Thursday, November 17, 2016

Asking for Direction

Karlo  Vivary

Although I'm usually equipped with a street map, I prefer to ask for direction whenever I'm in a new place.People are always willing to help, and it creates a real kind of interaction with the local people.

Once, in Durban, South Africa, I wished to visit the famous indian market, so I asked someone who seemed to  to be of indian descent (there's a large indian community in this city) to direct me to my desired destination.

He said to me: "you're on the right street; it's a  long street but just keep going straight and looking down. By the quantity of litter on the pavement, you'll know when you're close to the indian market". His words about the litter made me smile and put me into a good mood.

In Bucharest, Romania, there's the museum of the Village,  and the museum of the romanian Peasant.  The first is an open air museum displaying rural homes, the other one displays traditional costumes, ceramic,wood ,and iron objects of rural Romania.

For some reason, (probably because both deal with rural aspects) I confused the two, asked the wrong question and reached the wrong place, but as a result of this confusion I got to visit both museums. My gain and pleasure.

In Karlo Vivary, the Czech republic, I almost lost the last bus back to Prague. Here I felt for the first time the meaning of language barrier. People got me in such a mess with their inaccurate  directions, that even the street map couldn't save me.The signs everywhere were in the czech language only.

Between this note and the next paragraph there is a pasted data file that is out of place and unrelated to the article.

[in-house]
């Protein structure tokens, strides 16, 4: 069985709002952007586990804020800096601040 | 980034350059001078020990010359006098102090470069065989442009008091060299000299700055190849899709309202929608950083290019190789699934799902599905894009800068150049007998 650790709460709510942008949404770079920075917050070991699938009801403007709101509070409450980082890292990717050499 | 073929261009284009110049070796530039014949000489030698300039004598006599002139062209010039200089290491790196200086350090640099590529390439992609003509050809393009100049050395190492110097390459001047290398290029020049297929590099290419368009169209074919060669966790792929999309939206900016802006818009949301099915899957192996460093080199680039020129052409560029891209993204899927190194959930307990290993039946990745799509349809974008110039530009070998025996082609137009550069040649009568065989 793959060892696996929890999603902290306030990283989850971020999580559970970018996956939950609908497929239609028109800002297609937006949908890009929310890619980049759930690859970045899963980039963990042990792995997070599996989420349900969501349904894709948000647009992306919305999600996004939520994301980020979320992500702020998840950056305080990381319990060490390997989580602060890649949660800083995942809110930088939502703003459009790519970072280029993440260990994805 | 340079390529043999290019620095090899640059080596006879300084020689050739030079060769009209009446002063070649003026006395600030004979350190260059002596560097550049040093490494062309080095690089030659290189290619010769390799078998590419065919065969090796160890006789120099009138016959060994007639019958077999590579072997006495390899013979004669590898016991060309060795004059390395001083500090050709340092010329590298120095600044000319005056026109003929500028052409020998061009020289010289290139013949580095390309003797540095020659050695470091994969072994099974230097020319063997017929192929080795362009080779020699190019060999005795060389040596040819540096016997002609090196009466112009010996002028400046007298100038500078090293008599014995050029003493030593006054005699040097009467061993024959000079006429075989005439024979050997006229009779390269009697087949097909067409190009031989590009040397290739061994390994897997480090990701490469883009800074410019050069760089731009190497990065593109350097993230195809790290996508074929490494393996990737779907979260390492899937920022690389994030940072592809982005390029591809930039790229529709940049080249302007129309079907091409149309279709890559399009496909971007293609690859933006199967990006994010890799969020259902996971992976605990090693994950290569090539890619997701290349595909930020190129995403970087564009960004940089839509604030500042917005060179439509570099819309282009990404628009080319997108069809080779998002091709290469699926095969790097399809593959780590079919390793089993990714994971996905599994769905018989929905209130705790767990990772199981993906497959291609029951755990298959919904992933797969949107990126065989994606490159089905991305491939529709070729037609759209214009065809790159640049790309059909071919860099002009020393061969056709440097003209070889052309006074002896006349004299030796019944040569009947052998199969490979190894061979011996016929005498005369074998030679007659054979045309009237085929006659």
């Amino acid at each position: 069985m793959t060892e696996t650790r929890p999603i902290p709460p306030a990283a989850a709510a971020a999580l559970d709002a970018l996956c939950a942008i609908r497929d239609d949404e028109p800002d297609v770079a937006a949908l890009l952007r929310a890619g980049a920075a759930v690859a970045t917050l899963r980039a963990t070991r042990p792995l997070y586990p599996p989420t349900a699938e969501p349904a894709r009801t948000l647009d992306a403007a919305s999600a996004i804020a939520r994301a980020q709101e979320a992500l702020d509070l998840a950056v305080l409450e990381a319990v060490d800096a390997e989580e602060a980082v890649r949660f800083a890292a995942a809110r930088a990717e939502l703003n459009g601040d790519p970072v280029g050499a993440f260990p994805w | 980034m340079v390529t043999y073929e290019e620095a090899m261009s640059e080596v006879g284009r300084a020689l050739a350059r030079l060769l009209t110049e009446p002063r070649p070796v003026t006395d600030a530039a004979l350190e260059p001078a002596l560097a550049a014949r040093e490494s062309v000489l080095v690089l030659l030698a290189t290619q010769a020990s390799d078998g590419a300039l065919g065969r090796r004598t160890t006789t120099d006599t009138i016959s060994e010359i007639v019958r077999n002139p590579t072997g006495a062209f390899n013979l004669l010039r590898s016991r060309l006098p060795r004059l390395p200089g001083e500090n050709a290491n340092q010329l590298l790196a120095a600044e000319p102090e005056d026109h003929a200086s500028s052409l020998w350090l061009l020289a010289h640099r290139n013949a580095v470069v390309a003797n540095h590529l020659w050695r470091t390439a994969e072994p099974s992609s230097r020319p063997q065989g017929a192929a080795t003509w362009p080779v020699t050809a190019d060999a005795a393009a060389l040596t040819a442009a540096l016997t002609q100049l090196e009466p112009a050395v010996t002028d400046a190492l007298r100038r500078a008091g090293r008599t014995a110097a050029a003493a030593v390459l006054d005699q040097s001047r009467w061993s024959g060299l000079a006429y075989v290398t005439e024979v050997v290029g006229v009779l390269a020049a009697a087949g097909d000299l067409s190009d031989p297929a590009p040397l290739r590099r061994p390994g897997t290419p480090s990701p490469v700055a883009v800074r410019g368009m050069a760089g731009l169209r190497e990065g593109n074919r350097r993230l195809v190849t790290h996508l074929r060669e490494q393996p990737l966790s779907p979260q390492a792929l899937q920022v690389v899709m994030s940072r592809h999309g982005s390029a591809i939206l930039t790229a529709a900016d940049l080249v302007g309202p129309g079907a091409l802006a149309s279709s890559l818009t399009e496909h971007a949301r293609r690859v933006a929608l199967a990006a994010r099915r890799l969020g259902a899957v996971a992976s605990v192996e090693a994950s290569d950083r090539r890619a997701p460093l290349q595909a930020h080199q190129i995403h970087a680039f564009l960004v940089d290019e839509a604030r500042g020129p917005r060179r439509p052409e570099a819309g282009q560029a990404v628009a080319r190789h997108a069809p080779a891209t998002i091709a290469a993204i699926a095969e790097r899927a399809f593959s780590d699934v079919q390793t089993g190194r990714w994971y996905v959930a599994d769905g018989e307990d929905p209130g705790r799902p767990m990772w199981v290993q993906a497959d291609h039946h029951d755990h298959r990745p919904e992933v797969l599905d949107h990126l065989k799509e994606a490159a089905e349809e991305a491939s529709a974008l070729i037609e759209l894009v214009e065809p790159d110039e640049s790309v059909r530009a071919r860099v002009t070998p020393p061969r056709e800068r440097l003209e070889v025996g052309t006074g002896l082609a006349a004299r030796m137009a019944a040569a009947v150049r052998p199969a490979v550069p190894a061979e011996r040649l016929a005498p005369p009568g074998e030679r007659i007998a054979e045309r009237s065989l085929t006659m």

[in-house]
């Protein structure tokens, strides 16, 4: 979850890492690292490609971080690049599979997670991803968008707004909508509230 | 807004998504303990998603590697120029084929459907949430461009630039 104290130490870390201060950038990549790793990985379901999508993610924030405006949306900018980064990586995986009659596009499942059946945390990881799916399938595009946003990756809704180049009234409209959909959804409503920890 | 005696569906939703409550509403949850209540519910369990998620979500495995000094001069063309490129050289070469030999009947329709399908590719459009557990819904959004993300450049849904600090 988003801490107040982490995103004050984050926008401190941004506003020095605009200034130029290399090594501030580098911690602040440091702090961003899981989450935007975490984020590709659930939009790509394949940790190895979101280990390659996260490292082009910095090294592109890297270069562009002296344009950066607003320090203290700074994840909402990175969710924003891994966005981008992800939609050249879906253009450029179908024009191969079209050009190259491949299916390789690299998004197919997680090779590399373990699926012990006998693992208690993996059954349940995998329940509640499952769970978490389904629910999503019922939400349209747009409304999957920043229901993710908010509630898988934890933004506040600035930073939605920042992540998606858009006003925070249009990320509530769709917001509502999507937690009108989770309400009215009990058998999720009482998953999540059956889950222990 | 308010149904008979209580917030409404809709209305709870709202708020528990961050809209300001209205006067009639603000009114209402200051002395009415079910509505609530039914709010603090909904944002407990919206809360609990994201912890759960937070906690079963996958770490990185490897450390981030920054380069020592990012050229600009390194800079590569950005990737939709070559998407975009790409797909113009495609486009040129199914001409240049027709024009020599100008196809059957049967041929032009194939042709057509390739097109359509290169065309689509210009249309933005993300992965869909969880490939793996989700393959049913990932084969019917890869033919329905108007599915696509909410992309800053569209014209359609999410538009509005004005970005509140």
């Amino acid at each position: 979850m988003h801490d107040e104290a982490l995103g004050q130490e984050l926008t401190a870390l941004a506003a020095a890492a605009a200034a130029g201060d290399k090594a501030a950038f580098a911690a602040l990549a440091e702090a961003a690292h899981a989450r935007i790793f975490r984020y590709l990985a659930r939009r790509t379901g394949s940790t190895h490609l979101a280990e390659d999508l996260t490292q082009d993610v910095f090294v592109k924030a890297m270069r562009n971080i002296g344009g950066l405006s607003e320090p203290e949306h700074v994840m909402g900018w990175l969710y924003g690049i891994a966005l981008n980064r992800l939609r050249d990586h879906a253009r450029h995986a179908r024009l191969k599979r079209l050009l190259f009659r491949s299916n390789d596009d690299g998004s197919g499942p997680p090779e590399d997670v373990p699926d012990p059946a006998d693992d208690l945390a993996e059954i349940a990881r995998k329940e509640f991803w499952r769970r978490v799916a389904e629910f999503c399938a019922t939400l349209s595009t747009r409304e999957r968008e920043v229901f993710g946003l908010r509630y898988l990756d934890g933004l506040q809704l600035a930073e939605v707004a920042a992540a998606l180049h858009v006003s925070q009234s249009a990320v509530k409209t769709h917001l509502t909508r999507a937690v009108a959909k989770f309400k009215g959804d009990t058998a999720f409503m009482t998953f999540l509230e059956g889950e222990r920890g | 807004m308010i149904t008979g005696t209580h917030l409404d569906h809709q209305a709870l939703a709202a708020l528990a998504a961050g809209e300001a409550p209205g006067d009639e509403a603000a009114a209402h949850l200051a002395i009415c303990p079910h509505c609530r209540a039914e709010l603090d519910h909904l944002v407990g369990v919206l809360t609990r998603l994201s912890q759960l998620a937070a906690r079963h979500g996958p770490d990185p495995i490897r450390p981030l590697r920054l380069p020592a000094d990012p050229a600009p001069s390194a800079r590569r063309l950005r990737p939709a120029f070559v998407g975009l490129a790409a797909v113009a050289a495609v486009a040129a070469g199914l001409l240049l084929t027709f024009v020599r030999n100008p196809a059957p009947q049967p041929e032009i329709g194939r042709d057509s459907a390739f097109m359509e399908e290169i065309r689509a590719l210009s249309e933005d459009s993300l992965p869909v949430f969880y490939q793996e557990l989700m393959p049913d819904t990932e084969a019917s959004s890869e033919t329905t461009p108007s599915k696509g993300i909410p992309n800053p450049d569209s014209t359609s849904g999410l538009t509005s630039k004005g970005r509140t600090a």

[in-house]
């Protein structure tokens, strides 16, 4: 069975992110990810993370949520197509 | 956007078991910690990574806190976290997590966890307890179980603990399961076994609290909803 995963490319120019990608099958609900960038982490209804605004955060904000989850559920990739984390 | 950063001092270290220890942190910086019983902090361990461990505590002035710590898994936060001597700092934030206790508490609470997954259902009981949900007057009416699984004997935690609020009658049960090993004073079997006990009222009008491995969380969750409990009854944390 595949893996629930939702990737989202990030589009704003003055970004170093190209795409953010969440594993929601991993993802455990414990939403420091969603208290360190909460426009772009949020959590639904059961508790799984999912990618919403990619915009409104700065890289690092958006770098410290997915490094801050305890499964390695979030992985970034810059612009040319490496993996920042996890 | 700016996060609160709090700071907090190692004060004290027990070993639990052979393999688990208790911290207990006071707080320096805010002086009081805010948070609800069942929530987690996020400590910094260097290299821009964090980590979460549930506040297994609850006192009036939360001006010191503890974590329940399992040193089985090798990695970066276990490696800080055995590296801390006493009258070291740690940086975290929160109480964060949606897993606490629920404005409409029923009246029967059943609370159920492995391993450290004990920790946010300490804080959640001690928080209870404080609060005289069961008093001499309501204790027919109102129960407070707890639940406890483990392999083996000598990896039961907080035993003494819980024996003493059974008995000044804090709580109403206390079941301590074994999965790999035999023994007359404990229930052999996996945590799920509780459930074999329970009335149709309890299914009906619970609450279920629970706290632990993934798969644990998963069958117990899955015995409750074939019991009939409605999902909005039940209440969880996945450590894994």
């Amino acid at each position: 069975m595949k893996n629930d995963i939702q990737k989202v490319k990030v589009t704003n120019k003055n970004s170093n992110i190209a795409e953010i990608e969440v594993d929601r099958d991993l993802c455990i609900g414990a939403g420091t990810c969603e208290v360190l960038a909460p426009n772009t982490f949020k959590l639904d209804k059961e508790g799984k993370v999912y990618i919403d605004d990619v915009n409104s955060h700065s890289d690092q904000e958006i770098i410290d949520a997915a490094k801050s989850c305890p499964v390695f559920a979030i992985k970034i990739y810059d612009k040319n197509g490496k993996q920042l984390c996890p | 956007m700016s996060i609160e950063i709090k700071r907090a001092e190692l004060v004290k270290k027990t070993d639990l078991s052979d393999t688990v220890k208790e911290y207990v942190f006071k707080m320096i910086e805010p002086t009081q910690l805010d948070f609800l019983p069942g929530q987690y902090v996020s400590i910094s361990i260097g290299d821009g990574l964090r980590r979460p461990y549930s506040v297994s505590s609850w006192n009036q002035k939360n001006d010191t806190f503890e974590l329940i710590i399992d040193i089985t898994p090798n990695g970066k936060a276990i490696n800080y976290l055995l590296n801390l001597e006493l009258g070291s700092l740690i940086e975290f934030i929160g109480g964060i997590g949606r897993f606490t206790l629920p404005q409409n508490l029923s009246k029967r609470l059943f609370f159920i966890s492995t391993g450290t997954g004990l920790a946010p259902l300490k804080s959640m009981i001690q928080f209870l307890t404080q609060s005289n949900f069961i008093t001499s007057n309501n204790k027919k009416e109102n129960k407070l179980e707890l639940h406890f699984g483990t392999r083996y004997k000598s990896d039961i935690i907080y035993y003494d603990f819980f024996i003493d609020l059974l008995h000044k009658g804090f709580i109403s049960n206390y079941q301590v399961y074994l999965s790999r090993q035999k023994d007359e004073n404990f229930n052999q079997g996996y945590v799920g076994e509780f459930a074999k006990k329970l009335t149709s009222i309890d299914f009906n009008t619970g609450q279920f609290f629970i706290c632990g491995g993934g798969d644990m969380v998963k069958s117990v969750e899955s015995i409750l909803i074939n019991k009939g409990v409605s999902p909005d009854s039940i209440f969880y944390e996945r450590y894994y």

For a woman alone it could be dangerous to ask for help on the street, but one has to use one's common sense and know how to avoid certain people and situations.


  1. Wonderful experiences, Duta.

    Just last week when I stopped to see if we reached our destination, I was asked if I was looking for Eden, or perhaps the speaker said Aiden, I couldn't quite tell. But no, I was looking for Hickatee Cottages and had turned off the road too soon. Now I will never know if we missed a chance to stay in Eden. The final destination, however, was peaceful and serene and was very much enjoyed by my husband and me.

  2. Wilma,

    Perhaps the guy wanted to sound humorous; you asked about destination, he referred to Final destination- the good one, Eden. I'm glad you found what you were looking for and enjoyed the place.

  3. I always enjoy to ask people for directions as well and in case of a language barrier I do try to find a city map. I went to Prague as well on a bus trip from Holland. We had our own guide but went into the city by bus but had received instructions. I absolutely loved Prague what a beautiful and interesting city.

  4. When you're with a guide or an organized tour - that's another matter. Someone else takes care of almost everything.
    Prague is indeed an amazing city, well worth a visit.

  5. If you ask directions in rural America you are bound to hear directions like< "Take a left at the pasture, go west..." I'm more lost than when I started. I admire that you travel so much.
    And how nice to have the added bonus of an extra visit.

  6. Actually I don't travel much. I used to when I was younger, and the best memories are from solo travelling. When you're on your own, evertything that happens is an experience with a lesson to learn from.

  7. Duta, you're talking with someone who is not good with directions at all. I admire you visiting here and there on your own and getting to where you're going, even if you do have to ask for directions. As I was reading the stories about your travels, I thought "how wonderful that she has explored so many areas." Good for you, Duta. :)


  8. Red Rose Alley,

    Thanks for your kind words.